Anesthetic management in children with Hurler's syndrome undergoing emergency ventriculoperitoneal shunt surgery

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Date: April-June 2012
From: Saudi Journal of Anaesthesia(Vol. 6, Issue 2)
Publisher: Medknow Publications and Media Pvt. Ltd.
Document Type: Article
Length: 1,761 words
Lexile Measure: 1490L

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Byline: Nidhi. Gupta, Girija. Rath, Renu. Bala, Bapura. Reddy, Arvind. Chaturvedi

Mucopolysaccharidoses (MPSs) are a group of lysosomal storage disorder characterized by progressive multiorgan accumulation of glycosaminoglycans. Patients with MPS I (Hurler's syndrome) present as one of the most difficult airway problems to be managed by anesthesiologists. Hydrocephalus with increased intracranial pressure is a frequent complication seen in these patients. The rarity of the syndrome accounts for the small number of case reports and anecdotal information on the intracranial manifestations of this syndrome. We describe the successful anesthetic management of 2 children with Hurler's syndrome who underwent ventriculoperitoneal shunt surgery for acute hydrocephalus.


Mucopolysaccharidoses (MPSs) often present with difficulties in managing the airway. [sup][1],[2] Among the various subtypes, Hurler's (severe MPS I) and Hunter (MPS II) syndromes tend to be most challenging in this regard. [sup][3] Hydrocephalus with increased intracranial pressure (ICP) is a frequent complication seen in patients with Hurler's phenotype. [sup][2],[4],[5],[6],[7] These patients may require emergency ventriculoperitoneal (VP) shunt surgery to reduce an increased ICP. Here, we describe successful anesthetic management in 2 such children who underwent insertion of VP shunt for acute hydrocephalus and the literature in this context has been reviewed.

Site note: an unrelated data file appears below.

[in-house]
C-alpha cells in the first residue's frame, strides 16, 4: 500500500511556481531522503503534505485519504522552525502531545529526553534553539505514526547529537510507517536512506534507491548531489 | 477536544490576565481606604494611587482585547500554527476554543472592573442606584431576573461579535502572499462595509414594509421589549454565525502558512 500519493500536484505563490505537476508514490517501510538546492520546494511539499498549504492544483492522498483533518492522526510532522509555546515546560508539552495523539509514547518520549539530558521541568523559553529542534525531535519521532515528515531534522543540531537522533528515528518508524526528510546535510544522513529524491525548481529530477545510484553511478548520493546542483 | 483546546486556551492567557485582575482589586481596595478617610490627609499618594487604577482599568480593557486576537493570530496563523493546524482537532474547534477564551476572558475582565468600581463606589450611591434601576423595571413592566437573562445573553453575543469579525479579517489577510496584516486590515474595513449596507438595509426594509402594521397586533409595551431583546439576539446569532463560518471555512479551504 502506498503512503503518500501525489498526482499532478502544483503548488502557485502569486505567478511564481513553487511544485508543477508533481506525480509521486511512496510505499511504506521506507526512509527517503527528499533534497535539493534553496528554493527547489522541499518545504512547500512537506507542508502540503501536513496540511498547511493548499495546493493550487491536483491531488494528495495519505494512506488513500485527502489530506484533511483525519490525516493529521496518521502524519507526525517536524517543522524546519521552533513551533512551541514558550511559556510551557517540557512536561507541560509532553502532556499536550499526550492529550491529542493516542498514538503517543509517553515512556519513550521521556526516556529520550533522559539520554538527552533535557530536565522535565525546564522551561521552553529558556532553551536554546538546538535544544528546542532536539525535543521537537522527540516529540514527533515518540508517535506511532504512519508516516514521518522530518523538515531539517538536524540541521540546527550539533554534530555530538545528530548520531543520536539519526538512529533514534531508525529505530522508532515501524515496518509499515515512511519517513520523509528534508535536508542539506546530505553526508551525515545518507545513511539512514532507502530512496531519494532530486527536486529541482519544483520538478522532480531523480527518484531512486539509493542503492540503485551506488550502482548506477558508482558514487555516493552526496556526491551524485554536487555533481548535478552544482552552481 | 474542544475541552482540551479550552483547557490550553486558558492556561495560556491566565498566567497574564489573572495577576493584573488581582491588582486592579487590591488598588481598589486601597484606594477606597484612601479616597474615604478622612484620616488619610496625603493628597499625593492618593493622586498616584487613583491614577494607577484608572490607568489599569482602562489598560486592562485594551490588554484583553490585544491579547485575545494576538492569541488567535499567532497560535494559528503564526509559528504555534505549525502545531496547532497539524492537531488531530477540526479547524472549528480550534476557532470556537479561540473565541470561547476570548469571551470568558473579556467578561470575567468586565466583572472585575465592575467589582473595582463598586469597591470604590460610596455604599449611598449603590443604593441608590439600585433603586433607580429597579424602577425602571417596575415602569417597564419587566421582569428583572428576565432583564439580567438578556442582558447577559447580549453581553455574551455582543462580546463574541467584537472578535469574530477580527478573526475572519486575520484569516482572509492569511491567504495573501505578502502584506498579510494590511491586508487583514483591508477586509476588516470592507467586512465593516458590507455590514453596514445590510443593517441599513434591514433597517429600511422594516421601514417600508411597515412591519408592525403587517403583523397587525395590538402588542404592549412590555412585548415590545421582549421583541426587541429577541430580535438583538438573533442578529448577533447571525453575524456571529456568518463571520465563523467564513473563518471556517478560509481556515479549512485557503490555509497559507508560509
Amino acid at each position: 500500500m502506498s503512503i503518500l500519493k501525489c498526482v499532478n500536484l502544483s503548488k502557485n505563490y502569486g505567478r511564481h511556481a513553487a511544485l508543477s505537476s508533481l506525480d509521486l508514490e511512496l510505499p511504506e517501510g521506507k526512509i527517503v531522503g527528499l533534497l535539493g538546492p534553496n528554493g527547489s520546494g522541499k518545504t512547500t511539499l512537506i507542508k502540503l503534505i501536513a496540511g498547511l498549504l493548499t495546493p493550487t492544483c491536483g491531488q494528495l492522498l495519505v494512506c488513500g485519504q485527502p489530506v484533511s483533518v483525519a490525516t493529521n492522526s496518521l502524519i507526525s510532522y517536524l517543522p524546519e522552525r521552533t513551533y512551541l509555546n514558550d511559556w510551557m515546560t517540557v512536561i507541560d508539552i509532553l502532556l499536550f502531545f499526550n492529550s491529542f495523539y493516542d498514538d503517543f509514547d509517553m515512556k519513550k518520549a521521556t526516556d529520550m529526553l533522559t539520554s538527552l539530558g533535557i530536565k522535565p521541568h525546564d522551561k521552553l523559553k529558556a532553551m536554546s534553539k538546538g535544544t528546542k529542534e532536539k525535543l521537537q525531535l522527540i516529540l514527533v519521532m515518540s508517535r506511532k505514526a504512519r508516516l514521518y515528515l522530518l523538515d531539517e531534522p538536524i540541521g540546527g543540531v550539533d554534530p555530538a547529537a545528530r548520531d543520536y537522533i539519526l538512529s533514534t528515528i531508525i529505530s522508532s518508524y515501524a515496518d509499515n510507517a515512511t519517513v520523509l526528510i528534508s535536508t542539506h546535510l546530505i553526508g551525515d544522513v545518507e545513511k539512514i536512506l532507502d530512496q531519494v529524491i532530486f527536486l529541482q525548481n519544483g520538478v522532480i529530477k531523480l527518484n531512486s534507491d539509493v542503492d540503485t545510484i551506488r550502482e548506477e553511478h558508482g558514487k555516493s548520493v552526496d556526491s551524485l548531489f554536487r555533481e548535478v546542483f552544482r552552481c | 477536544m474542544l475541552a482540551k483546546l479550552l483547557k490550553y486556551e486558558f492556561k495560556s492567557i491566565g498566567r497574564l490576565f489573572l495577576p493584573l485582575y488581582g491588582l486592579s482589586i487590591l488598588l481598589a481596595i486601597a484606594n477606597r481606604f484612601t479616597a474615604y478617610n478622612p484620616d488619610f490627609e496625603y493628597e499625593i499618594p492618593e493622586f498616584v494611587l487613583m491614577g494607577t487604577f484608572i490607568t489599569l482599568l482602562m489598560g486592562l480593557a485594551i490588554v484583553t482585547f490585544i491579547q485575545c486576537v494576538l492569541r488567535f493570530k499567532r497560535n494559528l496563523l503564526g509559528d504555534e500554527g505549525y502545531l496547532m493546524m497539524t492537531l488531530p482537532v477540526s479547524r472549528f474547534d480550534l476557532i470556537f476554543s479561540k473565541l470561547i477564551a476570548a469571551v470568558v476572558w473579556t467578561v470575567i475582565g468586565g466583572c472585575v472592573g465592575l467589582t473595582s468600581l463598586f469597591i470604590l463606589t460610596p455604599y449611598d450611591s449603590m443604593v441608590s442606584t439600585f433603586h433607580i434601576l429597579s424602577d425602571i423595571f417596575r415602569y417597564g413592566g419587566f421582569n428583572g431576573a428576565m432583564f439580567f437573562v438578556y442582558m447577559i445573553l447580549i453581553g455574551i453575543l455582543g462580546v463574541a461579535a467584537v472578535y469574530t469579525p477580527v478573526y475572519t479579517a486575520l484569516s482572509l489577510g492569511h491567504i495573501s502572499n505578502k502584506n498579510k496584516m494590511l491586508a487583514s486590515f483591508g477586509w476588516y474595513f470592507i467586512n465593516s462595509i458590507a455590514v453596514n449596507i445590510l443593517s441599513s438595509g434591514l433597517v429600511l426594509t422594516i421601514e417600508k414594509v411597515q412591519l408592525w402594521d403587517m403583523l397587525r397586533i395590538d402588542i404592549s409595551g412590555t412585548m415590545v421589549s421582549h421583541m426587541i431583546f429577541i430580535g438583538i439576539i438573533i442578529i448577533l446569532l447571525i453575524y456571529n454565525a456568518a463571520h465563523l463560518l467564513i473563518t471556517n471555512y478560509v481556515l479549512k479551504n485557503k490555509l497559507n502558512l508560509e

Case Reports

Case 1

A 3-year-old boy, weighing 11 kg, was admitted with complaints of headache and vomiting for 2 days. He had a history of delayed developmental milestones and head banging. The child was diagnosed as a case of Hurler's syndrome and was on enzyme replacement therapy. A computed tomographic (CT) scan showed communicating hydrocephalus with dilatation of ventricles. The child had coarse facial features, large tongue, short neck, frontal bossing with a dolicocephalic head [Figure 1]a, dorsolumbar kyphosis, and short stubby fingers with wide wrist [Figure 1]b. Hepatospleenomegaly was ascertained on abdominal examination. The head circumference was 49 cm. Airway examination revealed modified Mallampati class III. The child was premedicated with atropine 0.04 mg/kg orally 30 min prior to induction of anesthesia. Anesthesia was induced with fentanyl 2 [micro]g/kg and propofol 2 mg/ kg maintaining spontaneous ventilation. After ensuring adequate mask ventilation, rocuronium 1 mg/ kg was given. A Cormack-Lehane (CL) grade IV was achieved in first laryngoscopy. The child was intubated in second attempt with the help of gum elastic bougie with an endotracheal tube (ETT) of 4.5 mm ID. Correct position of the ETT was confirmed. The intraoperative course was uneventful at the end of which trachea was extubated.{Figure 1}

Case 2

A 4-year-old girl, weighing 11 kg, a known case of Hurler's syndrome was admitted with complaints of vomiting and decreased appetite for 5 days. A CT scan of head revealed communicating hydrocephalus with periventricular ooze. The child was...

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Gale Document Number: GALE|A293468240